gms | German Medical Science

Jahrestagung der Gesellschaft für Medizinische Ausbildung (GMA)

05.10. - 08.10.2011, München

Feasibility and impact of a clinical skill training course in the early basic science modules of the new Charité medical curriculum

Poster

  • corresponding author presenting/speaker Harm Peters - Charité Universitätsmedizin Berlin, Berlin, Germany
  • Olaf Ahlers - Charité Universitätsmedizin Berlin, Berlin, Germany
  • Irene Brunk - Charité Universitätsmedizin Berlin, Berlin, Germany
  • Jakob Hein - Charité Universitätsmedizin Berlin, Berlin, Germany
  • Tanja Hitzblech - Charité Universitätsmedizin Berlin, Berlin, Germany
  • Sabine Ludwig - Charité Universitätsmedizin Berlin, Berlin, Germany
  • Asja Maaz - Charité Universitätsmedizin Berlin, Berlin, Germany
  • Jörg Pelz - Charité Universitätsmedizin Berlin, Berlin, Germany
  • Jan Breckwoldt - Charité Universitätsmedizin Berlin, Berlin, Germany

Jahrestagung der Gesellschaft für Medizinische Ausbildung (GMA). München, 05.-08.10.2011. Düsseldorf: German Medical Science GMS Publishing House; 2011. Doc11gma138

DOI: 10.3205/11gma138, URN: urn:nbn:de:0183-11gma1381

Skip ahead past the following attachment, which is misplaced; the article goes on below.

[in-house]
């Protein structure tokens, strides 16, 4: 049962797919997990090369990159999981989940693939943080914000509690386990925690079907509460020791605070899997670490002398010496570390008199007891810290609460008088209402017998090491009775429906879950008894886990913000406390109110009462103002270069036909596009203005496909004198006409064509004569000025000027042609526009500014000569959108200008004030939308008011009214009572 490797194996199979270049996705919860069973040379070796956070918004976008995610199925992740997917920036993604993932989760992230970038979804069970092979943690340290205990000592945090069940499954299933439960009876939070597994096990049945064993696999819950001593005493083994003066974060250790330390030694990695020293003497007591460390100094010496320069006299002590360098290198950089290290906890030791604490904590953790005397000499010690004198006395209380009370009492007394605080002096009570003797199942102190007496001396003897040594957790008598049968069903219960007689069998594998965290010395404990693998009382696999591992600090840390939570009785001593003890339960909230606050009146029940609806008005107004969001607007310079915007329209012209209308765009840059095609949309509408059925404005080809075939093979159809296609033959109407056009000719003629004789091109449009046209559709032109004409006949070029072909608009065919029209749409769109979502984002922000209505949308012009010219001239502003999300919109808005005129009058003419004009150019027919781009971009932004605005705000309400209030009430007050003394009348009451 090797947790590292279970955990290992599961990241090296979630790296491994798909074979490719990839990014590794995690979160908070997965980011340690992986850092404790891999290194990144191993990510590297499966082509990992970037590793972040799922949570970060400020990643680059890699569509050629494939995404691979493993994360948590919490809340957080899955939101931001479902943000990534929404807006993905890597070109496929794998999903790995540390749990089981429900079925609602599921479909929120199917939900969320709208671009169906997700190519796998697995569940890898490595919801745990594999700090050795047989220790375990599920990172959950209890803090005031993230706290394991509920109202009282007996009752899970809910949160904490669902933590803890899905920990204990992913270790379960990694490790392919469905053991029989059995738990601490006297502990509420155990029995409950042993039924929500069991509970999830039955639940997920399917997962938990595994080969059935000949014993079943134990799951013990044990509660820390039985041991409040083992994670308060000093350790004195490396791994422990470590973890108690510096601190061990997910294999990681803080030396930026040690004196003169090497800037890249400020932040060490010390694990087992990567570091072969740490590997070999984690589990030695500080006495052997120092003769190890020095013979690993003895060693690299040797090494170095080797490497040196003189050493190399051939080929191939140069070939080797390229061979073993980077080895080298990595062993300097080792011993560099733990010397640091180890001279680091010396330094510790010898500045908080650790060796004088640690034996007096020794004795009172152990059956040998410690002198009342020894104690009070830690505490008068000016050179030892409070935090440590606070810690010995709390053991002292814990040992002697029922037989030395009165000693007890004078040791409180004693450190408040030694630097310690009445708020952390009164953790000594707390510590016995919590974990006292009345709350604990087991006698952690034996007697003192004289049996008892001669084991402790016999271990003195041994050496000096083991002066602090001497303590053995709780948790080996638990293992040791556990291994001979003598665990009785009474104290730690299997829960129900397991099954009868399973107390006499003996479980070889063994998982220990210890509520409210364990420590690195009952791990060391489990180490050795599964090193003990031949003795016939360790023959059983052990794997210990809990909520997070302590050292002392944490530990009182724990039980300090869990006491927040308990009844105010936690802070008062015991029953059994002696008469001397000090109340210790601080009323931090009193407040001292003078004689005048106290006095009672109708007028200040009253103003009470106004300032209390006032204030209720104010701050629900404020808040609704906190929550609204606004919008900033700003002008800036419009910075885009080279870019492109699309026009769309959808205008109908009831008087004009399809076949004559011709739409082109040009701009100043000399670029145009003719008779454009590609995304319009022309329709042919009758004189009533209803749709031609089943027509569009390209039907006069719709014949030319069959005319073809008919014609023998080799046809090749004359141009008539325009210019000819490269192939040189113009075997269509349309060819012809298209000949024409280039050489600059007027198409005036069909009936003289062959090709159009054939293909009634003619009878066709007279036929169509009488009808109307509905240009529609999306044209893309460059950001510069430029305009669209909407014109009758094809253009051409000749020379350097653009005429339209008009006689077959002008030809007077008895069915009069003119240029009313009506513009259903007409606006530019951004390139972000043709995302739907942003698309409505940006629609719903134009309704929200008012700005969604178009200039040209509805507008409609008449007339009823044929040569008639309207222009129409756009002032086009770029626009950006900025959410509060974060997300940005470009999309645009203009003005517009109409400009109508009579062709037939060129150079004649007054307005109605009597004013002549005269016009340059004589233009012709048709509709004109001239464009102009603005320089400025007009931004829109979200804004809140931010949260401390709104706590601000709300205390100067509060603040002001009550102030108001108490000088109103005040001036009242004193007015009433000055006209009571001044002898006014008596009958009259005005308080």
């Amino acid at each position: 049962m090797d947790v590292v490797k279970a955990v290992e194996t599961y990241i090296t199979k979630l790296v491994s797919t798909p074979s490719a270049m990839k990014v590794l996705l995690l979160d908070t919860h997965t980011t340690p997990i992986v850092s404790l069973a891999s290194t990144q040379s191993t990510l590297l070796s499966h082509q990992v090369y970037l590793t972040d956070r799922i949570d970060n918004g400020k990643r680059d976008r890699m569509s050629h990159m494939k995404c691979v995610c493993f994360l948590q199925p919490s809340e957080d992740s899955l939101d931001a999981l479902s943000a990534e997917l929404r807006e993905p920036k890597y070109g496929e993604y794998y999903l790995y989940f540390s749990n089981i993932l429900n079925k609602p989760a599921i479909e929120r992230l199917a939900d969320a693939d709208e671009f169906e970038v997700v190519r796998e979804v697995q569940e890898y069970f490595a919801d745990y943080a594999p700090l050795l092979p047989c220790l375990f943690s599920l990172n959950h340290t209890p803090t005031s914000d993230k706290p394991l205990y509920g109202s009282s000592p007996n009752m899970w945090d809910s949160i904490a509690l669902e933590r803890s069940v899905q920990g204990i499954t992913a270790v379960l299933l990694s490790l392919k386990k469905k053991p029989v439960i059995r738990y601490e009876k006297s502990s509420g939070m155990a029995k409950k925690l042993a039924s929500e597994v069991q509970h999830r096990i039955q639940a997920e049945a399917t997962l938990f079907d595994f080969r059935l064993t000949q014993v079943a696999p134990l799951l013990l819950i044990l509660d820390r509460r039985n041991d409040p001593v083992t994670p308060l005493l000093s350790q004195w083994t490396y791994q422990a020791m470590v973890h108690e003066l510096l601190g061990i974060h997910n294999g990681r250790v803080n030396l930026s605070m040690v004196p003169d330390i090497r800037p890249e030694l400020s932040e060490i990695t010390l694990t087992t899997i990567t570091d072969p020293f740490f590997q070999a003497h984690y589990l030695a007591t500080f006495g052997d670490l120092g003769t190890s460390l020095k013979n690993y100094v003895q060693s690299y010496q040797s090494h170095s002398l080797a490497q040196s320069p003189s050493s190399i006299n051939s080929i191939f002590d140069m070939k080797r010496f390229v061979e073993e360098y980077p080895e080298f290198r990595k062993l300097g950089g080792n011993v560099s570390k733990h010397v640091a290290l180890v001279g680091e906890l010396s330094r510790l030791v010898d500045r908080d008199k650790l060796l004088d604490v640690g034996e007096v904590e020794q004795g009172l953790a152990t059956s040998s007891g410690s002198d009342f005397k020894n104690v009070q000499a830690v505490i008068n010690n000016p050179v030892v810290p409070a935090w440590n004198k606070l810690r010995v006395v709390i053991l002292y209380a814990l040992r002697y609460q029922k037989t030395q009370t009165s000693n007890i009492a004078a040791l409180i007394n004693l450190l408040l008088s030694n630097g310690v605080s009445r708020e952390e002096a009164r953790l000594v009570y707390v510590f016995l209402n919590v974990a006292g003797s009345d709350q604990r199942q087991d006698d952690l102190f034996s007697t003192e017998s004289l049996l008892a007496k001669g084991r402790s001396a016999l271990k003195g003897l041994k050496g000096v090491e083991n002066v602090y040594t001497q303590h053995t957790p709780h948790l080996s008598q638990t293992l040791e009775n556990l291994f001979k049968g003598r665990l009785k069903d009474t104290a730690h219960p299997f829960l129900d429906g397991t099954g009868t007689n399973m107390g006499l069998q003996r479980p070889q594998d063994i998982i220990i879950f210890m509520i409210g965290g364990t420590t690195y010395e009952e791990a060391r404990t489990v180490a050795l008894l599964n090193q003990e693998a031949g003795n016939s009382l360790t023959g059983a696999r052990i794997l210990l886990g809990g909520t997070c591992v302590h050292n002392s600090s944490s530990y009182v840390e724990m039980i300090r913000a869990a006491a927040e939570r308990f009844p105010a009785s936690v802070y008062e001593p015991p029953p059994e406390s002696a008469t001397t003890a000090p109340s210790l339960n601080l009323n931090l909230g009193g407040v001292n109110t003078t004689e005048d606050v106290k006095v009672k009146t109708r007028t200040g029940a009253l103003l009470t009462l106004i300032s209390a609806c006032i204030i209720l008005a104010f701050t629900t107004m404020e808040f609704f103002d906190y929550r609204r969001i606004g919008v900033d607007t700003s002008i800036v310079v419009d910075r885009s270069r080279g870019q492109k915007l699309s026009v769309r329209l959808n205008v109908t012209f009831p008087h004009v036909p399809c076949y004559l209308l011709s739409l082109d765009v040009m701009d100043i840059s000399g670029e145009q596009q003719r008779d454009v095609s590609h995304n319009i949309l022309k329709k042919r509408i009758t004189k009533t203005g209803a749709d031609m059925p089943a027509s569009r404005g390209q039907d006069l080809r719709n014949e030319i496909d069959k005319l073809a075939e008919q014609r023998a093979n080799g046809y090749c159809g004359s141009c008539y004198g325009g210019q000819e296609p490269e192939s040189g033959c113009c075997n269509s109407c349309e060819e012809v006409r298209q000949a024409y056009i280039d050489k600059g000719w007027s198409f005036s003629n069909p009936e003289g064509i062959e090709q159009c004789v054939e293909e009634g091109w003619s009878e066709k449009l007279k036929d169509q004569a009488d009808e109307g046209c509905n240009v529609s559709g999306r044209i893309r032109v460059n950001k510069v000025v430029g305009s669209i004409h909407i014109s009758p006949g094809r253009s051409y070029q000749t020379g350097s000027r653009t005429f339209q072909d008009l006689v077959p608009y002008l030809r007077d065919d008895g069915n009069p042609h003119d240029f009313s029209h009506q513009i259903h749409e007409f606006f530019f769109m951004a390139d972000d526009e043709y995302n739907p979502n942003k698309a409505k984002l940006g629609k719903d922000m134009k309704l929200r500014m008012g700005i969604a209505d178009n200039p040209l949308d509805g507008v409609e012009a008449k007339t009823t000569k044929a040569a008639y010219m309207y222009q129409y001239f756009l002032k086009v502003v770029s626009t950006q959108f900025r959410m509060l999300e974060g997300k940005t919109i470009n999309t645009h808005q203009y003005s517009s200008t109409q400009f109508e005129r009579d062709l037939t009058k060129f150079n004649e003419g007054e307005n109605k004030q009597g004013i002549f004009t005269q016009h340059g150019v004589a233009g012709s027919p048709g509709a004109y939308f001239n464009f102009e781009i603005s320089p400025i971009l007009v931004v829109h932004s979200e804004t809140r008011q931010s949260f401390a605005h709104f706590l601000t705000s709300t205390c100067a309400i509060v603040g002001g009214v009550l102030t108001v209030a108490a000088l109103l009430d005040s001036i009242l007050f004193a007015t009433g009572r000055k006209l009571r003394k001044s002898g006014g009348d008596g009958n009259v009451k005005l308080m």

Published: September 26, 2011

© 2011 Peters et al.
This is an Open Access article distributed under the terms of the Creative Commons Attribution License (http://creativecommons.org/licenses/by-nc-nd/3.0/deed.en). You are free: to Share – to copy, distribute and transmit the work, provided the original author and source are credited.


Outline

Text

Question: The Charité introduced a new modular curriculum of medicine in 2010. The first 6 modules are focusing on basic science contents. Goal was to tailor a clinical skills course for this setting.

Methods: The starting-up module was followed by “Elements of Life”, “Biology of the Cell”, “Signal and Information Systems”, “Growth, Tissue and Organ” and “Human Being and Society”, all modules 4 weeks each. The starting-up module included brief introduction lectures (4 h anatomy, 2 h physiology), after which groups of 8 students went to various hospital wards for 2.5 h every other week. Each group was trained by one clinician. The structured curriculum focused on defined skills to be trained in each session and elements of living anatomy while giving freedom on what kind of patients to be seen. A detailed manual was provided to both teachers and students.

Results: Throughout all modules, clinical skill training was rated among the best teaching sessions by the students. The training was evaluated as a high motivation factor for learning of basic science knowledge. All students passed the end-term clinical skill assessment.

Conclusion: Early clinical training is feasible, effective and has a high motivational impact on basic science learning. Clinical skill training can be employed to foster learning motivation during early medical student education.